Hello all! Welcome to the Five Fall Favorites party 2017 edition! 😀 I’m so excited to share book recommendations with you from six different genres every day this week! (And if you want to share some with me that would be fun too, because the more books the better, right? 😛 ) Rebekah wrote a really awesome welcome post that details the prizes and links out to all the participating blogs. Be sure to check it out! 😉
And in case you wanted to see it… Here’s a picture of the Grand Prize.
(O.o. Is that awesome or what?)
Anyways, on to today’s genre. 😀
Historical fiction is one of my favorite genres, and the subgenre of biblical fiction is especially fun. Too often though, I find books set in Bible times to be disrespectful, inaccurate, or both. I do have some favorites, though, and here they are! 😀
1. Little Miriam of Galilee by Edith Martin is written mainly for younger children, but still a sweet favorite of mine. I enjoyed the illustrations, the details of regular family life in Bible times, and the family’s very real and poignant experience of the Messiah. It’s also really neat to see how a very minor character in the Bible could affect the lives of so many other people. 😉
2. Tirzah by Lucille Travis is a book we always look forward to when it’s assigned for our school reading. 😉 It’s all about the Exodus from the perspective of young teens who fortunately don’t have modern attitudes. 😀 One thing that really stuck with me as I read about their journey to Mount Sinai was the clear difference between those who were following Yahweh and those who were not. It was neat to see how people put their faith in God before Christ came. Just a note that there are few instances of teenage romantic interest (although people did get married earlier back then 😛 ) and some vague references to the infamous golden calf incident.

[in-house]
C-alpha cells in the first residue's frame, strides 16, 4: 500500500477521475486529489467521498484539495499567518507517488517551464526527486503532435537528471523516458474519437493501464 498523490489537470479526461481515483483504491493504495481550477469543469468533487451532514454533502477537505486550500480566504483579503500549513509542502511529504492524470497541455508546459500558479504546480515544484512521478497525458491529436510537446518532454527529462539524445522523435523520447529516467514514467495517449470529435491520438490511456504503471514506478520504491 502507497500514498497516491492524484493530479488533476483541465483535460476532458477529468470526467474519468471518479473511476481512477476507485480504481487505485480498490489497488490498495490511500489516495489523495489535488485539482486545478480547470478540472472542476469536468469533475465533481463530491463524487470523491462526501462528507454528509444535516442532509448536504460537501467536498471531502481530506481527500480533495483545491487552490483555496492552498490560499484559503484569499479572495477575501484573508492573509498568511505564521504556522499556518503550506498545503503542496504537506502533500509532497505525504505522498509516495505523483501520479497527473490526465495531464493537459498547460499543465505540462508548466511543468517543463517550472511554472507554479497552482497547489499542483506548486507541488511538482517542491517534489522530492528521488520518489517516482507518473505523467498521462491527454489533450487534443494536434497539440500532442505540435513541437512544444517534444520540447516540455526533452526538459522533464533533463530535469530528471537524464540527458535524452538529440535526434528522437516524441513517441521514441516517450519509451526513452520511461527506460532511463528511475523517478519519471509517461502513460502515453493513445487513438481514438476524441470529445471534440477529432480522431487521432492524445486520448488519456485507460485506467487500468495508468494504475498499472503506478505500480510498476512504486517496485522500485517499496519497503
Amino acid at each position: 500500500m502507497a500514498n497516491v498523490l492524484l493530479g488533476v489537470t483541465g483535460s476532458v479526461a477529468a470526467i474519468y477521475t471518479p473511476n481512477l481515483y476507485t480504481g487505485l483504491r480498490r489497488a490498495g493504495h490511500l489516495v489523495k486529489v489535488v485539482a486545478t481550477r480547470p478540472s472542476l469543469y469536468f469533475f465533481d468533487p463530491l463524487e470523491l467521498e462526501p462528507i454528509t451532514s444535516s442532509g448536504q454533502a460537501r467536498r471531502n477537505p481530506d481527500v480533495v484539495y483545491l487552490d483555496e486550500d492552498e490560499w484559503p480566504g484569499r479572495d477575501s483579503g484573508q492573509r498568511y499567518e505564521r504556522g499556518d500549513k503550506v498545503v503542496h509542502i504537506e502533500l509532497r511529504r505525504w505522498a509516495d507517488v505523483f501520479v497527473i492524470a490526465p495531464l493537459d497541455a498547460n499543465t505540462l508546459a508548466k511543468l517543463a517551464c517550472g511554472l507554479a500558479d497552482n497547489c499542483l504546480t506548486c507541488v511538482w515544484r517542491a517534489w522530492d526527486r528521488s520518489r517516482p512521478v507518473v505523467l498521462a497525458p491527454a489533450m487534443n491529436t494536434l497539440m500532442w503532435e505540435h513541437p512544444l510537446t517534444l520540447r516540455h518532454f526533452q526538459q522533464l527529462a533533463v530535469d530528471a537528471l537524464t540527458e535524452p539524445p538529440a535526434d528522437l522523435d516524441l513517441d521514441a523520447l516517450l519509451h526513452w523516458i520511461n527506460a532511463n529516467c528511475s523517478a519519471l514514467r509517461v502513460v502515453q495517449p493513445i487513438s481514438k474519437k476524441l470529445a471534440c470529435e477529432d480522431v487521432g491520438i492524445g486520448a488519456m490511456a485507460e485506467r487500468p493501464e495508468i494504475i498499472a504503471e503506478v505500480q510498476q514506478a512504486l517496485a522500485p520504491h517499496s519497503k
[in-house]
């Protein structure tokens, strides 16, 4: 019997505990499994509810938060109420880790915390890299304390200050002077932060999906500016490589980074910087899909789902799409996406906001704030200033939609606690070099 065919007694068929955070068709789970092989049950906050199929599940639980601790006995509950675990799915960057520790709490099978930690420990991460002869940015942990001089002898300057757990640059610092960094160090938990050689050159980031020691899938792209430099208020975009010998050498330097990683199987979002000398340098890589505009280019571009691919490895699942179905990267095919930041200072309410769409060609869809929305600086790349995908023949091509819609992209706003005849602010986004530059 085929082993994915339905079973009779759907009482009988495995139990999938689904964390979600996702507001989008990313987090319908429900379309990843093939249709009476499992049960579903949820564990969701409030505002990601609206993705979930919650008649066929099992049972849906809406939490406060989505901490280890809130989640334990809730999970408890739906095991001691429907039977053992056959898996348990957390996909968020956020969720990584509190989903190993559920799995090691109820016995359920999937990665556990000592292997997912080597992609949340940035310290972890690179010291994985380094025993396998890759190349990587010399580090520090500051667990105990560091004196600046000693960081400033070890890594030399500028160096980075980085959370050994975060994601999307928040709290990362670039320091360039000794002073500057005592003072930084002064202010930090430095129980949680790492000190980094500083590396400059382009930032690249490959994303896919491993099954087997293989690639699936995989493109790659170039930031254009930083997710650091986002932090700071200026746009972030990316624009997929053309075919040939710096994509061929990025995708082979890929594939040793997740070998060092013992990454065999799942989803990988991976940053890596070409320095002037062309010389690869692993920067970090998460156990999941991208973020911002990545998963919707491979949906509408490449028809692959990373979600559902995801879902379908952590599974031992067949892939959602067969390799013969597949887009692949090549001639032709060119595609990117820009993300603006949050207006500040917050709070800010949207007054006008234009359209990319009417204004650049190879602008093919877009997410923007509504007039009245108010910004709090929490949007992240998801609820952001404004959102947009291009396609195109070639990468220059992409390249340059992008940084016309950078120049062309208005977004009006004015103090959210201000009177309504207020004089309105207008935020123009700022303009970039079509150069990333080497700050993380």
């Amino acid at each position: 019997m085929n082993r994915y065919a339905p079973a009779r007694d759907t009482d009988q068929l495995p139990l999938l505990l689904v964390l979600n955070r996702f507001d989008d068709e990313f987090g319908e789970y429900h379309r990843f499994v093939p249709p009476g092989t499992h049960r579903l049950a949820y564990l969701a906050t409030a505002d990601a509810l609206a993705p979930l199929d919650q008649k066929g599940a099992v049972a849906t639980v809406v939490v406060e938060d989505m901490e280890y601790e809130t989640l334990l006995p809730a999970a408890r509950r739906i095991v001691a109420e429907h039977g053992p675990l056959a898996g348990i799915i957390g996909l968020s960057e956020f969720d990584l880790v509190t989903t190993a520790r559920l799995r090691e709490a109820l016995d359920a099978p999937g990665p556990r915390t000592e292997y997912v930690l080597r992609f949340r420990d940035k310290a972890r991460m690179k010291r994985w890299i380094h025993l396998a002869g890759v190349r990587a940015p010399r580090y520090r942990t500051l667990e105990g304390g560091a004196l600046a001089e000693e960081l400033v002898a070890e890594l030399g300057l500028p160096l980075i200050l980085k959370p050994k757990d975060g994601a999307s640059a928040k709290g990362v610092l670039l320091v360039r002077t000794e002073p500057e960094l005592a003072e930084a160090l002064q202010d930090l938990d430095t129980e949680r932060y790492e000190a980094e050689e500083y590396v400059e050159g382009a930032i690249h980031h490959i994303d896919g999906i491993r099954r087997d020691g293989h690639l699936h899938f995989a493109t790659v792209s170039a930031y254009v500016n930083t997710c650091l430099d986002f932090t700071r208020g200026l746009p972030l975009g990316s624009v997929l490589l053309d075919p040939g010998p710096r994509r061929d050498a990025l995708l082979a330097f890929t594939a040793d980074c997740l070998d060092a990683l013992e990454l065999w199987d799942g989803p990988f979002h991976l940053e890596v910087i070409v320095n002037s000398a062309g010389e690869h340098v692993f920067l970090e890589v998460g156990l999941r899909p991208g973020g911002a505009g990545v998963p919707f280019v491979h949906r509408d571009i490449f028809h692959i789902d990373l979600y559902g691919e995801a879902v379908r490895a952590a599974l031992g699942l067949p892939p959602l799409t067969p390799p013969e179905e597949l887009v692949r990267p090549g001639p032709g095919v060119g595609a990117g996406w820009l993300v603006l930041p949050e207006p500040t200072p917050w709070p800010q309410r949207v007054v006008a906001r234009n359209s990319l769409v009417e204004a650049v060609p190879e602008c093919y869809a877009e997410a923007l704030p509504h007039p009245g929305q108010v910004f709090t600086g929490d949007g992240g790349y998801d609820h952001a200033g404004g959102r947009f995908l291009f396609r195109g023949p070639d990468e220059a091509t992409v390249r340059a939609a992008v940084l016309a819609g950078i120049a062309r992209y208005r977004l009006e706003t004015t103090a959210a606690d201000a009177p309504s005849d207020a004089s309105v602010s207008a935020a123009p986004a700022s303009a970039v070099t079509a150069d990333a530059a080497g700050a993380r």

3. My mom started reading us Vinegar Boy by Alberta Hawse during Eastertime. Since she was reading it aloud to everyone, she did do a little editing during the crucifixion, but most of the story was all right for everyone. 😉 It was neat to see representations of a few of the apostles and some of the more minor characters, but the story mostly followed a young boy looking for a miracle. One of the things that really stood out to us as we looked at the events with new eyes was the story of Barabbas. Talk about Christ taking your place!
4. & 5. These two lovely books, Titus: A Comrade of the Cross and Stephen: A Soldier of the Cross by Florence M. Kingsley are actually a series. The second one is my favorite, but some of the characters from the first one carry over and their backstories are so beautiful. ❤ (I blame this book for making Stephen one of my favorite names. *sobs*) My dad read these aloud to us, and we had some great discussions about what was strictly Biblical and what was a little artistic elaboration on the author’s part. (Like I don’t think it was wrong for the apostles to cast lots to find out who would replace Judas…) 😉 Anyways, they are family favorites, and I can’t wait to read them again soon. 😀 Just a note that because of martyrdom and some historically accurate evil thieves, it can get a little rough sometimes.
Have you read any of these books? If not, find yourself a nice barn loft, attic, or treehouse and cozy up with a new read! If you have read any of these books or have favorites of your own, tell me in the comments. 😉
For links to all the other blogs, Rebekah’s five favorites, and more info on that AMAZING Grand Prize, visit our hostess blog. 😉